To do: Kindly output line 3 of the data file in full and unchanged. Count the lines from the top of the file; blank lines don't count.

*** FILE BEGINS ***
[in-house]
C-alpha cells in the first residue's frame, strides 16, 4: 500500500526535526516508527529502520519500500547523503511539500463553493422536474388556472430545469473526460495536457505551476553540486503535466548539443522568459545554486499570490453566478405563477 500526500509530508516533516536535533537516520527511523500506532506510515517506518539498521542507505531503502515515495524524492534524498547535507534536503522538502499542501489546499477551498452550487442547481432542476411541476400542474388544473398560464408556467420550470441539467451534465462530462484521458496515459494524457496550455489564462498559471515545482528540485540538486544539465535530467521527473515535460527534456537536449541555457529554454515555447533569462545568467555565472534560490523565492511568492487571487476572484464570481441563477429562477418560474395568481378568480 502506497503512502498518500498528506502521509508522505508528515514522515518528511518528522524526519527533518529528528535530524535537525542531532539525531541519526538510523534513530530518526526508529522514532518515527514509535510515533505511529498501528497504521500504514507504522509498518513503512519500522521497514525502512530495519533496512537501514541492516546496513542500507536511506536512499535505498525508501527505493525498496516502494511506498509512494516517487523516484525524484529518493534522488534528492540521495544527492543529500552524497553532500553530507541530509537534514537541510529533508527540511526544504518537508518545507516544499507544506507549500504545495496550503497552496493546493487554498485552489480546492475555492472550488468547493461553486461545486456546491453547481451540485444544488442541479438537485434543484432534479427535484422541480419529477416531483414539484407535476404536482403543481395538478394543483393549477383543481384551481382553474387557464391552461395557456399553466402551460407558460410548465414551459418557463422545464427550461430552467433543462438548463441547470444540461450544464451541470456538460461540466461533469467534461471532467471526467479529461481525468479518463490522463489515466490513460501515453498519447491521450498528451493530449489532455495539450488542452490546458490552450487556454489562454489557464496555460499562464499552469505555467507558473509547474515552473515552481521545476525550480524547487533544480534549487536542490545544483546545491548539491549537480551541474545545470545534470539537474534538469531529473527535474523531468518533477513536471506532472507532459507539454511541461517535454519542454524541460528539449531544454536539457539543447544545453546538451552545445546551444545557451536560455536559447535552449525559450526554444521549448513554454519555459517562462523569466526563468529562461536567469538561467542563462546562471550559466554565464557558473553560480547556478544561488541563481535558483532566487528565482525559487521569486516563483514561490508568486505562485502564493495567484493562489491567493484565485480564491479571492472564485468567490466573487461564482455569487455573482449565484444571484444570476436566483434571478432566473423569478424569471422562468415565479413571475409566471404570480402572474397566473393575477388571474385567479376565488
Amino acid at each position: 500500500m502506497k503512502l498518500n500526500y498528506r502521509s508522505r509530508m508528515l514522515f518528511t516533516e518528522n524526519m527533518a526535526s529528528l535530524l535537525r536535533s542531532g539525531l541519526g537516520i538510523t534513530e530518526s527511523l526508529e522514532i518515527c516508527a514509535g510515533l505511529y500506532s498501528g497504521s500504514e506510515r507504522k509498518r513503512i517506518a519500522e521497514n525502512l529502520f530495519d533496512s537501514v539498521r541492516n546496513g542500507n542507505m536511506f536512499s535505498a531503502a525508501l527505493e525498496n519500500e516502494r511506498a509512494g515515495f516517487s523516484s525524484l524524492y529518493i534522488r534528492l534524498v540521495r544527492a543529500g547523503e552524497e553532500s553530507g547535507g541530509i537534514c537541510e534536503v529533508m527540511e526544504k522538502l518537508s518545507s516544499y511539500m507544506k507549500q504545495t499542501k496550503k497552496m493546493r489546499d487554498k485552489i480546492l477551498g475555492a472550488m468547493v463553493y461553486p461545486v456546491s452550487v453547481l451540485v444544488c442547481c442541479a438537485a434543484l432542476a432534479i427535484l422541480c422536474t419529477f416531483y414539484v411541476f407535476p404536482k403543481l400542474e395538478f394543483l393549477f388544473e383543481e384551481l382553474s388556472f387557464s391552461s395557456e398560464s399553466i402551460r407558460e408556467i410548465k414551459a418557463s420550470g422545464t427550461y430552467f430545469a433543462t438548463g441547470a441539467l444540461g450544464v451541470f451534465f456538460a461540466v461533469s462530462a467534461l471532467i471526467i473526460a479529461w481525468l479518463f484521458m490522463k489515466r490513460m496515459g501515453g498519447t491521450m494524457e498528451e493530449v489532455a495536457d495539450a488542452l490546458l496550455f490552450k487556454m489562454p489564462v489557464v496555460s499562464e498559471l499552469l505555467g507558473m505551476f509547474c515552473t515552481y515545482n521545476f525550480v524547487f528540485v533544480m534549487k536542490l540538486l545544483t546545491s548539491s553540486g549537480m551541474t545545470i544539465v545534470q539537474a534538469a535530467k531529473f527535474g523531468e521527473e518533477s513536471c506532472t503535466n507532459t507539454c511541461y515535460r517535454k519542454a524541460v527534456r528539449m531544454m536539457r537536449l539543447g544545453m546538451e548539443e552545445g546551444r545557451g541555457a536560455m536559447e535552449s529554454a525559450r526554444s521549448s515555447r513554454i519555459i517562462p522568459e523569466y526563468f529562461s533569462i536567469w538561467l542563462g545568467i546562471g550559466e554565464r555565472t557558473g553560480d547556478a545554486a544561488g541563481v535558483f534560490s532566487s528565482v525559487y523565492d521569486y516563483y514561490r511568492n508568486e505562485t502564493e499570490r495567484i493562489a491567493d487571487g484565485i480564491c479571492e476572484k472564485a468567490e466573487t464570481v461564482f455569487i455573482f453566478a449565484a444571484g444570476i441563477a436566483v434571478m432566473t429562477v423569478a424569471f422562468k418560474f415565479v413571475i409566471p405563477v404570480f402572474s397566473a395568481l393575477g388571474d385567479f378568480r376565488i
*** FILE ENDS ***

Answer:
Amino acid at each position: 500500500m502506497k503512502l498518500n500526500y498528506r502521509s508522505r509530508m508528515l514522515f518528511t516533516e518528522n524526519m527533518a526535526s529528528l535530524l535537525r536535533s542531532g539525531l541519526g537516520i538510523t534513530e530518526s527511523l526508529e522514532i518515527c516508527a514509535g510515533l505511529y500506532s498501528g497504521s500504514e506510515r507504522k509498518r513503512i517506518a519500522e521497514n525502512l529502520f530495519d533496512s537501514v539498521r541492516n546496513g542500507n542507505m536511506f536512499s535505498a531503502a525508501l527505493e525498496n519500500e516502494r511506498a509512494g515515495f516517487s523516484s525524484l524524492y529518493i534522488r534528492l534524498v540521495r544527492a543529500g547523503e552524497e553532500s553530507g547535507g541530509i537534514c537541510e534536503v529533508m527540511e526544504k522538502l518537508s518545507s516544499y511539500m507544506k507549500q504545495t499542501k496550503k497552496m493546493r489546499d487554498k485552489i480546492l477551498g475555492a472550488m468547493v463553493y461553486p461545486v456546491s452550487v453547481l451540485v444544488c442547481c442541479a438537485a434543484l432542476a432534479i427535484l422541480c422536474t419529477f416531483y414539484v411541476f407535476p404536482k403543481l400542474e395538478f394543483l393549477f388544473e383543481e384551481l382553474s388556472f387557464s391552461s395557456e398560464s399553466i402551460r407558460e408556467i410548465k414551459a418557463s420550470g422545464t427550461y430552467f430545469a433543462t438548463g441547470a441539467l444540461g450544464v451541470f451534465f456538460a461540466v461533469s462530462a467534461l471532467i471526467i473526460a479529461w481525468l479518463f484521458m490522463k489515466r490513460m496515459g501515453g498519447t491521450m494524457e498528451e493530449v489532455a495536457d495539450a488542452l490546458l496550455f490552450k487556454m489562454p489564462v489557464v496555460s499562464e498559471l499552469l505555467g507558473m505551476f509547474c515552473t515552481y515545482n521545476f525550480v524547487f528540485v533544480m534549487k536542490l540538486l545544483t546545491s548539491s553540486g549537480m551541474t545545470i544539465v545534470q539537474a534538469a535530467k531529473f527535474g523531468e521527473e518533477s513536471c506532472t503535466n507532459t507539454c511541461y515535460r517535454k519542454a524541460v527534456r528539449m531544454m536539457r537536449l539543447g544545453m546538451e548539443e552545445g546551444r545557451g541555457a536560455m536559447e535552449s529554454a525559450r526554444s521549448s515555447r513554454i519555459i517562462p522568459e523569466y526563468f529562461s533569462i536567469w538561467l542563462g545568467i546562471g550559466e554565464r555565472t557558473g553560480d547556478a545554486a544561488g541563481v535558483f534560490s532566487s528565482v525559487y523565492d521569486y516563483y514561490r511568492n508568486e505562485t502564493e499570490r495567484i493562489a491567493d487571487g484565485i480564491c479571492e476572484k472564485a468567490e466573487t464570481v461564482f455569487i455573482f453566478a449565484a444571484g444570476i441563477a436566483v434571478m432566473t429562477v423569478a424569471f422562468k418560474f415565479v413571475i409566471p405563477v404570480f402572474s397566473a395568481l393575477g388571474d385567479f378568480r376565488i